2. Kristine Charbonneau says:

    Have you heard of the Fasciablaster by Ashley Black? I own 3 devices and I must say, after a few months, I’m starting to see results on the front of my legs. The backs ate in what is called the “worse before better” stage. The fasciablasters are patented medical devices. She provides a wealth of information on her private (women only) Facebook page. There are a lot of other health benefits (pain, etc) from using the blasters. check it out. So far, I’m a very happy customer. I can’t wait until the back of my legs break through their toughest stage!

    • Samantha Miller says:

      Hi Kristine
      No i have not heard about this device but it sounds interesting. I rarely endorse products unless i have truly tried and tested them, but thanks for this comment it maybe useful for some of my readers. Iam going to do a little research on it also.. Samantha

  3. Anonymous says:

    This article just hits the nail on the head after so many years of trying to find a solution for my stubborn cellulite but to no avail.

  4. evridiki says:

    hi there i am 37 years old from greece.i tried to solve the cellulite situation with some products with no luck ,until i’ve tried birch oil.third week now and i see a difference.
    thank you for your information samantha

    • Samantha Miller says:

      Hello and Efharisto’ poli, I used to leave in Greece.
      I have no experience with birch oil but really appreciate this feedback as in the future I want to put together a collective article on my readers success with cellulite, so this is valuable information thank you.

  5. Dolores says:

    Exercise does work. When I was 55 years old, I noticed that I could not wear a short skirt because of cellulite. I started to research to see if there was a cure. I found information that exercise that included lunges would be a way to eliminate this. I worked on a general exercise plan that included 16 lunges on each leg — lunge and then bring up the knee to the chest, and then lunge again… and this definitely reduced my cellulite by about 70%. I am 58 now and enjoy wearing short skirts that do not show the cellulite. In the process I also got rid of 70% of stretch marks.

    Bottom line… exercise works but you have to work on it. Would recommend at least one hour of exercise a day.

    • Samantha Miller says:

      Hi Dolores

      Thankyou so much for your comment I am very open in my information and appreciate your input here.
      I guess my article is really referring to metabolically what happens, I also want to educate people to not spend their money on useless treatments and topical products that really show no results. Great to know that exercise works for you and in due course I may update my article and add your comments and little exercise plan if that is ok? Kind regards samantha

  6. Lisa says:

    Do you sell products? Ive read a few articles and you seem very knowledgeable about products for dry skin, but I cant seem to find any products on your website even though there is a button for shopping cart at the top of the page. Am I missing something?

    • Samantha Miller says:

      Hi Lisa

      I apologise for overlooking your message, and yes I do, I customise one on one for my clients currently and my products will soon be for sale in the next couple of months, if you are interested please do contact me, so I can create your own custom product. Samantha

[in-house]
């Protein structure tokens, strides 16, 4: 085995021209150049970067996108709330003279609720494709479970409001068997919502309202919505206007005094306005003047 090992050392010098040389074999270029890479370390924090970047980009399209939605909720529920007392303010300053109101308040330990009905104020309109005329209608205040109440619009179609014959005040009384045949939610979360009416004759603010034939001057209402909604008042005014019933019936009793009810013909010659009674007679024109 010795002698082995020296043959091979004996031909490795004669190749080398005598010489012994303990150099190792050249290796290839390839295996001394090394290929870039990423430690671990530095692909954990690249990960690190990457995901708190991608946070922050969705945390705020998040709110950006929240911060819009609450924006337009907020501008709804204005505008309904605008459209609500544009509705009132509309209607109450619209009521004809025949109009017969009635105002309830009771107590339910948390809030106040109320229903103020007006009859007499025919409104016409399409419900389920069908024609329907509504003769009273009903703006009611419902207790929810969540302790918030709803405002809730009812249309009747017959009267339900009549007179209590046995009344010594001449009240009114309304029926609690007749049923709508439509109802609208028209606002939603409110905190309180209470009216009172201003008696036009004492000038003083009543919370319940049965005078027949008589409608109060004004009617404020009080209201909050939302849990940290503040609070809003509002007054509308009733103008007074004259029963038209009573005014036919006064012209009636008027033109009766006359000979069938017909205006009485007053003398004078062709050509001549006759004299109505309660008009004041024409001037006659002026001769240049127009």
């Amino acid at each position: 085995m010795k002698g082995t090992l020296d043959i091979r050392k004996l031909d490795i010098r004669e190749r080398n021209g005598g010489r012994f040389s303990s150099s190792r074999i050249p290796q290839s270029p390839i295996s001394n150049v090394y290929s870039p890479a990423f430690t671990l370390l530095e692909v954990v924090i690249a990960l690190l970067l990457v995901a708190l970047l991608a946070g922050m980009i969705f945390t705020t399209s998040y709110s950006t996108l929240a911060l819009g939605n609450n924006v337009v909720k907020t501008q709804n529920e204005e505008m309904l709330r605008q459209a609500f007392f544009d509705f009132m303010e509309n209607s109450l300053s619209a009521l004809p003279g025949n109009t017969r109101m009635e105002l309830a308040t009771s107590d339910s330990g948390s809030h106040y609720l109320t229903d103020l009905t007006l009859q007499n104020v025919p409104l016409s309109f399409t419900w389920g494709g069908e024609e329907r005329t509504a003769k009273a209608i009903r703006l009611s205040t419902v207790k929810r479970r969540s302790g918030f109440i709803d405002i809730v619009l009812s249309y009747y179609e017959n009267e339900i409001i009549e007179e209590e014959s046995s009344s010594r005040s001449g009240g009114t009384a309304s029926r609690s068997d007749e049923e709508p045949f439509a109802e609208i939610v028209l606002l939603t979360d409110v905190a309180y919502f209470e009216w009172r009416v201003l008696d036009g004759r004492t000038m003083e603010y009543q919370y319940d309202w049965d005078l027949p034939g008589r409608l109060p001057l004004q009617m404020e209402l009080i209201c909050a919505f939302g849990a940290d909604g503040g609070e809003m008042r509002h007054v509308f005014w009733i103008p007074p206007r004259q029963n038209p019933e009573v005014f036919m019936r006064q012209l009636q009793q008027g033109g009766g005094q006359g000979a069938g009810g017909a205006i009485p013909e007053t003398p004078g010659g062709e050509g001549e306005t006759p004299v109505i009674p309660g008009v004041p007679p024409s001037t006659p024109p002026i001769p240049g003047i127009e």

7. Angela Shaw says:

    I have spent lots of money on products and treatments but to no avail. …so I know first-hand how these heavily marketed treatments don’t work so thankyou for your honesty Samantha

    • Samantha Miller says:

      Angela I appreciate you getting in touch, my mission is just to be transparent to my readers and customers so they can make their own informed choices, great to hear your experience of products and treatments. Samantha

  8. Marlene says:

    I am 50 and have had severe cellulite for more than 25 years. I found excercises online that reduced the cellulite by about 70 percent in a couple of months. The exercises tone the hamstrings and include a very specific and non-traditional way of doing lunges. I only spend 10 minutes a week doing the routine and was astonished at the results.

    • Samantha Miller says:

      Hi Marlene thanks for that information, I have to say I have been in the beauty industry for a long time and I have never heard of such exercises, but it’s great that you had such results. Marlene are you able to share the link so that my readers may benefit also? i would really appreciate it.

      • Marlene says:

        Hi, sorry but can’t give link to the exercises. I found it months ago and copied it by hand in my diary. I was very sceptical but decided to give it a try. The first session I could only manage 3 reps of the lunges before collapsing and was too stiff the next day to use my legs. I’ ve been exercising daily for 30 years and have never been so stiff or seen such good results. I can now manage 15 reps on each leg after many months. I’m passing on my info to my female friends, so hope I can motivate a few .

    • Valda says:

      Hi Marlene I am glad you found something that really helped you. I wondered if you could share the link with me so that I can try it. I’m sure most readers would really be interested as well. It would greatly be appreciated if you are able to share the link. Take care & Thank you.

      • Samantha Miller says:

        Hi Kristine so would I and I am sure many of my readers and clients! Kristine i hope Marlene won;t mind giving you her email. I will send it on through the email I have sent you and if you do get more results we would love to hear. samantha